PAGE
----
Astérix: Vive la Résistance!

The Jewish Museum celebrates the enduring influence and surprisingly political undertones of Astérix the Gaul and his innovative creator René Goscinny.

Astérix, Obélix and Dogmatix

“I bet you didn’t realize that Astérix was Jewish,” I hear a woman say to her husband. We are on the top floor of London’s Jewish Museum, making our way around the major retrospective exhibition Astérix in Britain, devoted to the character’s creator, the French writer René Goscinny. Now Astérix the Gaul was not in fact Jewish—as far as we know he worshipped the Celtic gods Toutatis and Taranis—but Goscinny was.

Adapted from the one originally produced by the Musée d’Art et d’Histoire du Judaïsme in Paris, this exhibition sheds light on many little-known aspects of the life and work of the man behind the comic books. An immersive chronological trail, it includes rare original artworks, scripts, storyboards, personal letters and family photographs, and even the writer’s typewriter, which didn’t have an exclamation mark key—he had to improvise his own by combining a single quotation mark and a full stop.

René Goscinny, Self-portrait at Drawing Table, 1948 © Anne Goscinny

Born in 1926, a child of Polish and Ukrainian immigrants, Goscinny grew up in Argentina before moving to New York. While there he worked in advertising, wrote and illustrated children’s books, and tried to establish himself as a cartoonist. On show is a testament to Goscinny’s persistence: a letter to the New Yorker asking if they had received five of his cartoons, which were all rejected. Having picked up some useful ideas about comics from the magazine Mad, Goscinny returned to Europe, where, in the early 1950s, he founded the Franco-Belgian comics magazine Pilote.

“Visually limber and witty, the Astérix books deliberately subverted established ideas about a hero’s appearance”

Goscinny was a spirited draughtsman, but it was as a scriptwriter that he produced his most seminal work, in collaboration with illustrators such as “Morris” (Maurice de Bevere), on the adventures of Lucky Luke, set in the Far West, and Jean-Jacques Sempé, on the hilarious Petit Nicolas series of children’s books. “I think one must write for comic books in the same way as one must write for the cinema,” Goscinny said about his scripts, which included highly detailed descriptions of what the drawings should show.

Asterix and Cleopatra, 1965

Overall, of course, Goscinny is most famous for his work on Astérix with illustrator Albert Uderzo. From 1959 to 1977 they produced twenty-four Astérix adventures together, which have been translated into more than 110 languages, including Latin and Hebrew.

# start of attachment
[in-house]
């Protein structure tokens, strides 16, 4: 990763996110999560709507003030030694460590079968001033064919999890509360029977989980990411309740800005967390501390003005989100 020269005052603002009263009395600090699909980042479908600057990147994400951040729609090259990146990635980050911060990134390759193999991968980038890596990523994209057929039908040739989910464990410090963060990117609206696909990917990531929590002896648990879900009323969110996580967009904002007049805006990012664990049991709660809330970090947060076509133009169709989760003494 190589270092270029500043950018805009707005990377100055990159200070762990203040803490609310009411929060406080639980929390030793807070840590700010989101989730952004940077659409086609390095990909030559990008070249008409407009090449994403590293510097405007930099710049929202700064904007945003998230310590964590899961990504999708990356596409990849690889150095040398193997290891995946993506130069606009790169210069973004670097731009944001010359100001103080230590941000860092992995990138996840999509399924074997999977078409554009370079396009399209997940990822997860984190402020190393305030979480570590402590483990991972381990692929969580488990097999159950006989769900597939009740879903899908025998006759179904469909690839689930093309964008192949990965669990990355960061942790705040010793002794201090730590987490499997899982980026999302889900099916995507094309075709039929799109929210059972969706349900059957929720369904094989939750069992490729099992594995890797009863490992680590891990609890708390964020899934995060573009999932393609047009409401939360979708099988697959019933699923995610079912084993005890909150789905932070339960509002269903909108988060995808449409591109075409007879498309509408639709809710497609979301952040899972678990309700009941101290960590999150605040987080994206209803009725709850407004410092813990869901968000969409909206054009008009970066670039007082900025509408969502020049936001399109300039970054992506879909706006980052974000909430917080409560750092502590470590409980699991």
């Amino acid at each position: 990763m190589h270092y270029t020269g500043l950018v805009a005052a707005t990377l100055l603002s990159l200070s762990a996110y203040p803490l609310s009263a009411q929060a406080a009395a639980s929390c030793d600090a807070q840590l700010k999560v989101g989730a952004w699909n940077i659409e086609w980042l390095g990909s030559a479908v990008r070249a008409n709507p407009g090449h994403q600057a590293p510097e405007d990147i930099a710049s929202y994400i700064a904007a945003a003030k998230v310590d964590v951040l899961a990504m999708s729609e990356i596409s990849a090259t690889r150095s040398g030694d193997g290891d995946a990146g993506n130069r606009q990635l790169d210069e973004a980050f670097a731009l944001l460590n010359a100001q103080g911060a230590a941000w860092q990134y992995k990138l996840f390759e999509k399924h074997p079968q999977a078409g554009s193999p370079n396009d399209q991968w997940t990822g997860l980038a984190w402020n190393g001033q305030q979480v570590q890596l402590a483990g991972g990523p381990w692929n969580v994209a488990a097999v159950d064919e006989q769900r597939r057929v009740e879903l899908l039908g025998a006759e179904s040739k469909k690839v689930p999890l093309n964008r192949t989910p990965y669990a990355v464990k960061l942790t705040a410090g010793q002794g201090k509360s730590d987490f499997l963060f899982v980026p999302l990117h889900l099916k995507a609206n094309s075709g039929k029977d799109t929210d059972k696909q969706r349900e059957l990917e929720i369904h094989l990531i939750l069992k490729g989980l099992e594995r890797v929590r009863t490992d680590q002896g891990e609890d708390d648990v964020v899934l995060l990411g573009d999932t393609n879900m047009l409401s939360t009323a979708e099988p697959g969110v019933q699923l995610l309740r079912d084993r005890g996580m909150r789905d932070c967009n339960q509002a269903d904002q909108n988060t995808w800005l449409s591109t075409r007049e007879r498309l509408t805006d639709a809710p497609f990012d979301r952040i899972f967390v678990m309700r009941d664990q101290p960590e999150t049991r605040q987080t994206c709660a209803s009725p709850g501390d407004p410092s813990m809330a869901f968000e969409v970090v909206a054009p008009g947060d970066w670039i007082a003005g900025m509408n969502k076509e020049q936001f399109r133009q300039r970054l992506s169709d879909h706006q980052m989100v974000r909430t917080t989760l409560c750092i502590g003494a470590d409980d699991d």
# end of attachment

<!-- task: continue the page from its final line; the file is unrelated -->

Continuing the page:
The beloved Astérix series is considered one of the world’s most popular comics and it is easy to see why it has endured so well. Visually limber and witty, the Astérix books deliberately subverted established ideas about a hero’s appearance: neither the small, pugnacious Astérix nor the gloriously fat and greedy Obélix look like archetypal alpha males. Goscinny played a central role in the cultural revolution that transformed a genre perceived and marketed exclusively as books for children into a completely new and highly admired medium; the “ninth art”, deserving of serious scholarship and enjoyed by children and adults alike.

Although steeped in knowledge of ancient history (some of Goscinny’s extensive research library is on display), the stories wear their erudition very lightly, brilliantly bridging popular and high culture. With Astérix, Goscinny and Uderzo created a totally self-contained cultural world, whose appealing suppleness and humour also made it translatable and intelligible the world over. In particular, the books were exceptionally well translated into English by the inspired Anthea Bell, who even managed to improve some of the jokes (for example changing the druid’s French name, Panoramix, to Getafix).

René Goscinny, Portrait of Winston Churchill, 1943 © Anne Goscinny. l’Institut René Goscinny

The exhibition is full of rich visual archive material, including television interviews with Goscinny, which give a sense of a self-effacing, thoughtful and very funny man, and getting close to the artworks helps to understand the influences that shaped them. Although Astérix isn’t technically Jewish, the exhibition does bring Goscinny’s heritage to the fore. He grew up during the Second World War and it is perhaps no accident that he cast his hero as a plucky underdog rallying against a merciless invader and oppressor (Roman occupation in the year 50 BC in the case of the strips). Certainly, when the adventures of the indomitable Astérix le Gaulois were first published in Pilote magazine in 1959, echoes of more recent history would have been clear to many readers.

In this early translation for English audiences, Astérix and Obélix are transformed into Little Fred and Big Ed. The first official English translation of Astérix was published in 1969, Valiant comic, 1964

Goscinny’s genius lay in recasting the invasion scenario through the eye of a parodist: the influence of Laurel and Hardy is discernible in the Astérix/Obélix double act and the adventures of the irrepressible Gaul gave its creator much scope for comic anachronism and the debunking of national clichés. The writer’s fictional world was fed by his Eastern European heritage and enriched by his years of exile in Argentina and New York, but it is also deeply expressive of traditional French culture. Goscinny died in 1977 of a heart attack, aged fifty-one. It was “as if the Eiffel Tower had fallen down”, said one French obituary.

Images © 2018 Les Editions Albert Rene / Goscinny-Uderzo unless stated

 

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Astérix in Britain: The Life and Work of René Goscinny

Until 30 September

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